By Kali Thiel
In 2019, the LCMS in convention adopted Resolution 9-05, recognizing director of church ministries (DCM) as a new position on the LCMS Minister of Religion—Commissioned roster. Concordia University Wisconsin (CUW), Mequon, Wis., now offers a Bachelor of Arts in Director of Church Ministries degree program that aims to meet the needs of the church by training individuals for the DCM position.
Similar to the director of Christian education (DCE), director of Christian outreach (DCO) or director of family life ministries (DFLM) designations, DCMs are equipped to aid in various congregational responsibilities such as visiting shut-ins, leading Bible classes, organizing vacation Bible school and the like.
However, a key distinction for the new CUW degree is its focus on nonprofit management. The DCM program prepares learners for ministry by exposing them to a solid foundation of theological classes while interspersing courses that focus on nonprofit fundraising, marketing and communication, legal issues and change management.
At the helm of the CUW program is the Rev. Dr. Kurt Taylor, who brings 24 years of experience as a parish pastor and also serves as chaplain lieutenant colonel in the United States Air Force. Prior to joining Concordia’s faculty in 2018, Taylor served as senior pastor at St. John’s Lutheran Church and School in Waltz, Mich.
“We want to train church workers who are both theologically and practically competent,” said Taylor. “There’s an issue of a growing pastor shortage within the Lutheran church, and overworked pastors are a very real concern in many congregations. This new program will prepare graduates to point people to the cross of Christ, and will alleviate some of the responsibilities that have been historically placed on pastors, thus giving them more time and energy for the preaching of the Word and administration of the Sacraments.”
Theological and practical training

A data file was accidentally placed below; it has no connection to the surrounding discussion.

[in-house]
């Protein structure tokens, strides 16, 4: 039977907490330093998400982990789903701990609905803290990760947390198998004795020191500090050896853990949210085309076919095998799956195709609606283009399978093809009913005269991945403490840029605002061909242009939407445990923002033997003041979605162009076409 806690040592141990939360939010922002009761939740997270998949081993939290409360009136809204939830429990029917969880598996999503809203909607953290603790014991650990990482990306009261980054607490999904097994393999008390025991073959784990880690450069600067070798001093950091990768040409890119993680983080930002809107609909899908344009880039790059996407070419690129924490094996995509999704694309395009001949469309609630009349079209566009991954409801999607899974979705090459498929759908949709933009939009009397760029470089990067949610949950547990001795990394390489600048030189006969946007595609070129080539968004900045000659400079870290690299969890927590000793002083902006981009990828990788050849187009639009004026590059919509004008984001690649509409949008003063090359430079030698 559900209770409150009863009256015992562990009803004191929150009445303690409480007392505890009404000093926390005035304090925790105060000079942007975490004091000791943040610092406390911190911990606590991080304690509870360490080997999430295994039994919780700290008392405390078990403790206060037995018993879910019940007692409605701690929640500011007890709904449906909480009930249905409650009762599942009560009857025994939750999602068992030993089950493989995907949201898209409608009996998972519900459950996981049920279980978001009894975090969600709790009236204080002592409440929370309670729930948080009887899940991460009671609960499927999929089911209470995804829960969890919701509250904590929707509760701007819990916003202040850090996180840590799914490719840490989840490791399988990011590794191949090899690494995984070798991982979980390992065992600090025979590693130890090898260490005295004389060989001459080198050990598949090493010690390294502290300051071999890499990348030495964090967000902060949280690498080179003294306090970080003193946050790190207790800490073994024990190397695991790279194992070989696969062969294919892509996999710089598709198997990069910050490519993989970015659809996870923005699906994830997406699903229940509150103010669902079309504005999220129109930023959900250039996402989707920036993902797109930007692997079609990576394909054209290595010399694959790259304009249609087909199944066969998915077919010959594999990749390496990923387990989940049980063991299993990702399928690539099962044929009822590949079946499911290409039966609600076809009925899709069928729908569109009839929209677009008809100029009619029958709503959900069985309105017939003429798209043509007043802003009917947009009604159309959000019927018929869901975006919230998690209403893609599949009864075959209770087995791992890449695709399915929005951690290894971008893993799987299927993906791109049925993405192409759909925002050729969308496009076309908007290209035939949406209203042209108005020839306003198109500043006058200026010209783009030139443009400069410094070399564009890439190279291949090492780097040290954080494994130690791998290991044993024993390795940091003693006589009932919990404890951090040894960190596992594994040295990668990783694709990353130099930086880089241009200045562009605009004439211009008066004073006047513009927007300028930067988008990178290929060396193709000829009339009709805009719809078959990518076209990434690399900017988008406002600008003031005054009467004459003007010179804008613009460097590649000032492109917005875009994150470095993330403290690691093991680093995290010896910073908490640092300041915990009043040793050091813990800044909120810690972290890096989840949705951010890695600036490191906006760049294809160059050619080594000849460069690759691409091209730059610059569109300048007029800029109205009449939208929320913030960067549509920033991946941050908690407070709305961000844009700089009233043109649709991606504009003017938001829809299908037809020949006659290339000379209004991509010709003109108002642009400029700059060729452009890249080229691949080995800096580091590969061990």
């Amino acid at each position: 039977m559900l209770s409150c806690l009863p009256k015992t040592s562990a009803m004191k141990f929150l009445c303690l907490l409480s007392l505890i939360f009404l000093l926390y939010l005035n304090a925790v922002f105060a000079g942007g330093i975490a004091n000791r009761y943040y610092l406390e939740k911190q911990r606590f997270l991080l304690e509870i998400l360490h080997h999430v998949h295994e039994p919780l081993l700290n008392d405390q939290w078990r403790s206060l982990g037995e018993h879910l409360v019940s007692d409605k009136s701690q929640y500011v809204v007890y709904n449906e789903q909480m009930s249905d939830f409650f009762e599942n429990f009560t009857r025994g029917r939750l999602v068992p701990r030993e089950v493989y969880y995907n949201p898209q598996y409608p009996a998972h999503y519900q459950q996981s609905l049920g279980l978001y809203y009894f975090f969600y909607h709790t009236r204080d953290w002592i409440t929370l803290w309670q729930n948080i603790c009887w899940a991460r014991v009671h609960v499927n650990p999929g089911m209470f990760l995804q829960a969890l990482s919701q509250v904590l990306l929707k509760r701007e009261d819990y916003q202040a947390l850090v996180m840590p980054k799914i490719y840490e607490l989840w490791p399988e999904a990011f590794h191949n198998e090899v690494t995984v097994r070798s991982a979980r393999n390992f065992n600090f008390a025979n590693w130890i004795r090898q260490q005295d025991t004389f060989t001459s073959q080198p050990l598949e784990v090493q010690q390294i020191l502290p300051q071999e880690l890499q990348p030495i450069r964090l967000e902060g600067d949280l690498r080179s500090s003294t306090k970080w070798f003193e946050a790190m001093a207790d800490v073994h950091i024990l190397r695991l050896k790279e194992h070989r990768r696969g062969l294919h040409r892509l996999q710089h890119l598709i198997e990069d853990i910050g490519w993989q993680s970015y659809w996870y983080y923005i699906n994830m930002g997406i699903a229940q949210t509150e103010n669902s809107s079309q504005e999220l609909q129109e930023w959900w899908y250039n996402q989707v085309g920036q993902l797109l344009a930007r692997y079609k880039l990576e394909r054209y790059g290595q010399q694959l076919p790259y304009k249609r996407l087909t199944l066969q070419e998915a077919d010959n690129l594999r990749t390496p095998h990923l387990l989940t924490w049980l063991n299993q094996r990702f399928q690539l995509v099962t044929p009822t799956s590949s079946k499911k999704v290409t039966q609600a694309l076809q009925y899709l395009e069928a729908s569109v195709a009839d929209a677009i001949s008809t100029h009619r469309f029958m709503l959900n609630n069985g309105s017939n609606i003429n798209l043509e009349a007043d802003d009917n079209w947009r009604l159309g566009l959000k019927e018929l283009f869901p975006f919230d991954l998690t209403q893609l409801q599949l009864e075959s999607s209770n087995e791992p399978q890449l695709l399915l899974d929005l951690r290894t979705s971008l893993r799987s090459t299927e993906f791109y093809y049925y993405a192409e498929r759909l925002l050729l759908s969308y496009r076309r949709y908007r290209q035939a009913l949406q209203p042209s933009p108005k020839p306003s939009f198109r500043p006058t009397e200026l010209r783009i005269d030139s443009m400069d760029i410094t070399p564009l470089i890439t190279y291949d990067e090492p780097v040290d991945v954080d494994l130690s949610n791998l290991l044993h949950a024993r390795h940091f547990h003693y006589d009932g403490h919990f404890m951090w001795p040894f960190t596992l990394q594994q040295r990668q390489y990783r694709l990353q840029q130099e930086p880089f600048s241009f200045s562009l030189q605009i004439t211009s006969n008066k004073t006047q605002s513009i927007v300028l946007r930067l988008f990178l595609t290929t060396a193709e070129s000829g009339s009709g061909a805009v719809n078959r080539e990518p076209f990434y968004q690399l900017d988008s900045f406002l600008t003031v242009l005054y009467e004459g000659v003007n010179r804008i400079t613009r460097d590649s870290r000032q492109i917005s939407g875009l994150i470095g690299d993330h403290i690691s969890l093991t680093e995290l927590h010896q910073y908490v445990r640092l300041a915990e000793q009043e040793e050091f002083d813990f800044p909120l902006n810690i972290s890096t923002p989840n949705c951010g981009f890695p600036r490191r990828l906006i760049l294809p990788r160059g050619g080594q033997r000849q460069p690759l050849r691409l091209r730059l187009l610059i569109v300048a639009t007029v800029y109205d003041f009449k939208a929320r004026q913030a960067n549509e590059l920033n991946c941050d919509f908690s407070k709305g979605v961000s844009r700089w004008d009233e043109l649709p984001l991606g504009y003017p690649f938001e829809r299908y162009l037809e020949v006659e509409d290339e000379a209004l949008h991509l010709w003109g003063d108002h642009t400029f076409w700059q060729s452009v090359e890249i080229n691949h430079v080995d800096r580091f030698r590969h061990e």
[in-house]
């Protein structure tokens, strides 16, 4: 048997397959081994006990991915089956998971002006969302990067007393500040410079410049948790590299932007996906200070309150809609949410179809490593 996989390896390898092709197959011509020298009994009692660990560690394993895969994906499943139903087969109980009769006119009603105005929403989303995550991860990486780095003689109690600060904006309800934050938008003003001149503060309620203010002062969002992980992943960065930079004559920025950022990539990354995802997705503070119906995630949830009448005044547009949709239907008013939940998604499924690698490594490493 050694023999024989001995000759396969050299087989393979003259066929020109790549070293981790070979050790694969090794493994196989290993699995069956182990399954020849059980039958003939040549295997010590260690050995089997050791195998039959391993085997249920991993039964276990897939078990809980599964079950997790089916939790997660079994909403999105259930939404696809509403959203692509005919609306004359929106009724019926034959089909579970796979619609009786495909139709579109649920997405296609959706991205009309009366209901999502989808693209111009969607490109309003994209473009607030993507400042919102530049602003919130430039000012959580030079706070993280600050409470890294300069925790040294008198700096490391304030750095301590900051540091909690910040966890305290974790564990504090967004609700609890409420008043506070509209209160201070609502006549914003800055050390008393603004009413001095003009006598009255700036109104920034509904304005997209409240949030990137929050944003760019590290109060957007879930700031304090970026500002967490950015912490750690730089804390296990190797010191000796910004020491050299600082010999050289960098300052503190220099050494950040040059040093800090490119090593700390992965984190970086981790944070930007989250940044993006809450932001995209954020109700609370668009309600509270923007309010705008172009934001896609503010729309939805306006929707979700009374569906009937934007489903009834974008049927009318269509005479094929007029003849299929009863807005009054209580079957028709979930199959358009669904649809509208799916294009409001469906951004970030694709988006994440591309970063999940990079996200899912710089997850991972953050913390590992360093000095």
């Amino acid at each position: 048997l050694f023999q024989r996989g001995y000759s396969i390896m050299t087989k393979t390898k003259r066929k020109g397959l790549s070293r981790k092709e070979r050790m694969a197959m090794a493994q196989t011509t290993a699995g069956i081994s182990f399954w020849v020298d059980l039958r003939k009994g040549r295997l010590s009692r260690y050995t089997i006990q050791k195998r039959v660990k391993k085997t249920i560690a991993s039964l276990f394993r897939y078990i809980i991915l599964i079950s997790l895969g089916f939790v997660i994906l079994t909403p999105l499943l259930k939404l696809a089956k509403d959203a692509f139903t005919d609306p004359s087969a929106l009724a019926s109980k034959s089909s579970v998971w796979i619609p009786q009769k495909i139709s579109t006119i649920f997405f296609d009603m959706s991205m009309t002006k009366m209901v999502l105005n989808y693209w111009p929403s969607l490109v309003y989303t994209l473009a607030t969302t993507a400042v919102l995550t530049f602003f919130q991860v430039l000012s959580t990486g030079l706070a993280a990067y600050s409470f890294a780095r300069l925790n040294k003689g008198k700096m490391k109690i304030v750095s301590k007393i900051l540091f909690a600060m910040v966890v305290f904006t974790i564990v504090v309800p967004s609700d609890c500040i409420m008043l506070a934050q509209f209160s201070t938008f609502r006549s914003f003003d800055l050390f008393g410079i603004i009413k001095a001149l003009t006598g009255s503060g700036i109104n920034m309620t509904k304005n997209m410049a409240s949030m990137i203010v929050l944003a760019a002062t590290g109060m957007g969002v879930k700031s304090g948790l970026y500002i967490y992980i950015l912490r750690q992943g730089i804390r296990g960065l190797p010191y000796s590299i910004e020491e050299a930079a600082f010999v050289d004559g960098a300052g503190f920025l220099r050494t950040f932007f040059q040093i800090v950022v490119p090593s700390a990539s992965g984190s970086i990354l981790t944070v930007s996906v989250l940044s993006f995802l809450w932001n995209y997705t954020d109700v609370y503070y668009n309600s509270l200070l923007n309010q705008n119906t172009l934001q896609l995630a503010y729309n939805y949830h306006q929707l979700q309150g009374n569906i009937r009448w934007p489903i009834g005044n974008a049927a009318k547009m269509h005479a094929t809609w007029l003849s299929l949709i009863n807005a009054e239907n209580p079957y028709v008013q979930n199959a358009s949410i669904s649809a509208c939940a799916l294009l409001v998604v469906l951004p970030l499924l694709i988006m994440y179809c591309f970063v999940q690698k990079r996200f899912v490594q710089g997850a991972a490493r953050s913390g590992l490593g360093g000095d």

Hannah Gillrup, a May 2020 graduate of CUW, is the first CUW graduate to receive a call under the DCM designation, and even more DCMs are in the pipeline. Nearly 30 on-campus undergraduates are currently enrolled in the program, and an additional 15 are enrolled online.
From the start of her college career, Gillrup knew she wanted to major in communications but also felt a desire to serve within the church. When Taylor alerted her to the upcoming program opportunity, she quickly decided it would be the right fit. She added a DCM minor her junior year.
In July, Gillrup received a call to Our Savior Lutheran Church in Laurel, Md., and has been eager to put her training to work. Within her first months on the job, Gillrup undertook a comprehensive audit of Our Savior’s website and ultimately advised that the church move to an updated platform. She has become active in handling social media and weekly and monthly email communications on behalf of the church, and plays a vital role in managing the Our Savior events calendar.
“We’re excited to have somebody who has so much versatility in the training that she received,” said the Rev. Peter DeMik, senior pastor of Our Savior. “That kind of mixture of theological training as well as communications has not been something that was around in the past.”
Meeting the church’s needs
The DCM program replaces the Lay Ministry program at CUW, which most recently was directed by the Rev. Dr. John Oberdeck. When Oberdeck retired in 2018, Concordia saw a natural opportunity to assess the program in light of the needs expressed by congregations.
“The number one request we get from congregations seeking CUW graduates is for youth directors,” Taylor said.
Those who major in the DCM program at CUW can specialize in one of five areas, including youth ministry. Students with this specialization:
- Complete requisite youth ministry academic courses;
- Spend a semester interning at an LCMS congregation, specifically under a called youth director; and
- Participate in CUW’s on-campus youth ministry teams, which regularly serve congregations throughout the semester by leading youth events.
In addition to her communications role at Our Savior, Gillrup holds responsibilities with the church’s child care program and with youth in confirmation up through high school. She also is gearing up to start a young adult ministry.
“The fact that my work is officially recognized as a called position within the LCMS gives it validity, which has been especially important for me, being young,” Gillrup said. “I have gifts that I know are valuable to the church, and there is no greater place to use them than to further the church.”
Kali Thiel (email@example.com) is director of University Communications for Concordia University Wisconsin, Mequon, Wis., and Concordia University, Ann Arbor, Mich.
Posted Nov. 20, 2020